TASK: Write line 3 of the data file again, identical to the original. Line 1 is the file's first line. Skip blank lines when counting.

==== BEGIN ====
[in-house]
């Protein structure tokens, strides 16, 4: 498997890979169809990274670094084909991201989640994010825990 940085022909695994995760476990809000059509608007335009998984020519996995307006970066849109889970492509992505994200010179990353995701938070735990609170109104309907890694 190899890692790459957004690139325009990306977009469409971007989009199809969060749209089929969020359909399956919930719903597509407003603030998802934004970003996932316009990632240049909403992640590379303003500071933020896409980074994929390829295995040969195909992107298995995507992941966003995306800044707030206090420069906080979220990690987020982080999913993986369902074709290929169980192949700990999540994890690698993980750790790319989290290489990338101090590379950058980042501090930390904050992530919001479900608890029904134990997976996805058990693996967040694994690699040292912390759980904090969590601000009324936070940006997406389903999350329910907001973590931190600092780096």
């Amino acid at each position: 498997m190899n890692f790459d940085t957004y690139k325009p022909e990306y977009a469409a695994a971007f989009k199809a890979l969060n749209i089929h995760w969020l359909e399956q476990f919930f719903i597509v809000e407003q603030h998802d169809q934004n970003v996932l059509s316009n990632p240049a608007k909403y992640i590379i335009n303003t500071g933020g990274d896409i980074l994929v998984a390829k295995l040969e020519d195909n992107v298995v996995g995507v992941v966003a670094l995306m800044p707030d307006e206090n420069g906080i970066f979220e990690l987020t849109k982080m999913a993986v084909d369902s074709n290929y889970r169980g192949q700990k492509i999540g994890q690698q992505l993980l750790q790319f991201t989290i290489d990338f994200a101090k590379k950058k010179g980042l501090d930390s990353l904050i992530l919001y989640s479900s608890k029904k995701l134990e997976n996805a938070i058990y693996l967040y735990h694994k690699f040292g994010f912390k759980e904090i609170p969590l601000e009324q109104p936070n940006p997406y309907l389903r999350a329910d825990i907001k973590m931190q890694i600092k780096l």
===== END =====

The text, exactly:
């Amino acid at each position: 498997m190899n890692f790459d940085t957004y690139k325009p022909e990306y977009a469409a695994a971007f989009k199809a890979l969060n749209i089929h995760w969020l359909e399956q476990f919930f719903i597509v809000e407003q603030h998802d169809q934004n970003v996932l059509s316009n990632p240049a608007k909403y992640i590379i335009n303003t500071g933020g990274d896409i980074l994929v998984a390829k295995l040969e020519d195909n992107v298995v996995g995507v992941v966003a670094l995306m800044p707030d307006e206090n420069g906080i970066f979220e990690l987020t849109k982080m999913a993986v084909d369902s074709n290929y889970r169980g192949q700990k492509i999540g994890q690698q992505l993980l750790q790319f991201t989290i290489d990338f994200a101090k590379k950058k010179g980042l501090d930390s990353l904050i992530l919001y989640s479900s608890k029904k995701l134990e997976n996805a938070i058990y693996l967040y735990h694994k690699f040292g994010f912390k759980e904090i609170p969590l601000e009324q109104p936070n940006p997406y309907l389903r999350a329910d825990i907001k973590m931190q890694i600092k780096l």